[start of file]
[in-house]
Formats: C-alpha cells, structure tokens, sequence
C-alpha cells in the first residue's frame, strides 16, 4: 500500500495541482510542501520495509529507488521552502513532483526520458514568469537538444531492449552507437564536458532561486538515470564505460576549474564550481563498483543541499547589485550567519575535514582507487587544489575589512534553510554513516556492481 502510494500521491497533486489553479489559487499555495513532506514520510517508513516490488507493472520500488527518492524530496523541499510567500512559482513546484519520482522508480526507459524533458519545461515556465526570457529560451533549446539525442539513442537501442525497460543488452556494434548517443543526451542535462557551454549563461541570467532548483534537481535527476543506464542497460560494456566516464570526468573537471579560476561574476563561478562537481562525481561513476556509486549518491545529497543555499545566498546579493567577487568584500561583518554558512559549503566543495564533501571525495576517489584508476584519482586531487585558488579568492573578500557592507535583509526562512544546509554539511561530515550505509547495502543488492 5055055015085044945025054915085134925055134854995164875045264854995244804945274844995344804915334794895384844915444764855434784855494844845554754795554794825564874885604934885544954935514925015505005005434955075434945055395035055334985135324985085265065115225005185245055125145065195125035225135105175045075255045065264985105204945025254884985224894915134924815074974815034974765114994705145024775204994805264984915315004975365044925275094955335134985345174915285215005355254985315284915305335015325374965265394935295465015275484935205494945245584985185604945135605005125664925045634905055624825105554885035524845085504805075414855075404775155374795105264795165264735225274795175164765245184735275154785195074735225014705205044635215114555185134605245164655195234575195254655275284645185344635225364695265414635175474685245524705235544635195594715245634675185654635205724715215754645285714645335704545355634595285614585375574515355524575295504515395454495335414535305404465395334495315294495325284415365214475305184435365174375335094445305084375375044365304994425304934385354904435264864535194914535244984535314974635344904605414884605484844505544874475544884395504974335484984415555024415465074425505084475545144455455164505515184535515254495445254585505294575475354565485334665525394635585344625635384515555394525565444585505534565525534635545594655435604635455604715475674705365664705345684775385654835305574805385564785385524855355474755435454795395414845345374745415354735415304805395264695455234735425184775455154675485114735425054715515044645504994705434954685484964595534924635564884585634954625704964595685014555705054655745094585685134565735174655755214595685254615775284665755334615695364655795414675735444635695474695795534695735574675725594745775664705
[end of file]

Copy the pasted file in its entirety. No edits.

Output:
[in-house]
Formats: C-alpha cells, structure tokens, sequence
C-alpha cells in the first residue's frame, strides 16, 4: 500500500495541482510542501520495509529507488521552502513532483526520458514568469537538444531492449552507437564536458532561486538515470564505460576549474564550481563498483543541499547589485550567519575535514582507487587544489575589512534553510554513516556492481 502510494500521491497533486489553479489559487499555495513532506514520510517508513516490488507493472520500488527518492524530496523541499510567500512559482513546484519520482522508480526507459524533458519545461515556465526570457529560451533549446539525442539513442537501442525497460543488452556494434548517443543526451542535462557551454549563461541570467532548483534537481535527476543506464542497460560494456566516464570526468573537471579560476561574476563561478562537481562525481561513476556509486549518491545529497543555499545566498546579493567577487568584500561583518554558512559549503566543495564533501571525495576517489584508476584519482586531487585558488579568492573578500557592507535583509526562512544546509554539511561530515550505509547495502543488492 5055055015085044945025054915085134925055134854995164875045264854995244804945274844995344804915334794895384844915444764855434784855494844845554754795554794825564874885604934885544954935514925015505005005434955075434945055395035055334985135324985085265065115225005185245055125145065195125035225135105175045075255045065264985105204945025254884985224894915134924815074974815034974765114994705145024775204994805264984915315004975365044925275094955335134985345174915285215005355254985315284915305335015325374965265394935295465015275484935205494945245584985185604945135605005125664925045634905055624825105554885035524845085504805075414855075404775155374795105264795165264735225274795175164765245184735275154785195074735225014705205044635215114555185134605245164655195234575195254655275284645185344635225364695265414635175474685245524705235544635195594715245634675185654635205724715215754645285714645335704545355634595285614585375574515355524575295504515395454495335414535305404465395334495315294495325284415365214475305184435365174375335094445305084375375044365304994425304934385354904435264864535194914535244984535314974635344904605414884605484844505544874475544884395504974335484984415555024415465074425505084475545144455455164505515184535515254495445254585505294575475354565485334665525394635585344625635384515555394525565444585505534565525534635545594655435604635455604715475674705365664705345684775385654835305574805385564785385524855355474755435454795395414845345374745415354735415304805395264695455234735425184775455154675485114735425054715515044645504994705434954685484964595534924635564884585634954625704964595685014555705054655745094585685134565735174655755214595685254615775284665755334615695364655795414675735444635695474695795534695735574675725594745775664705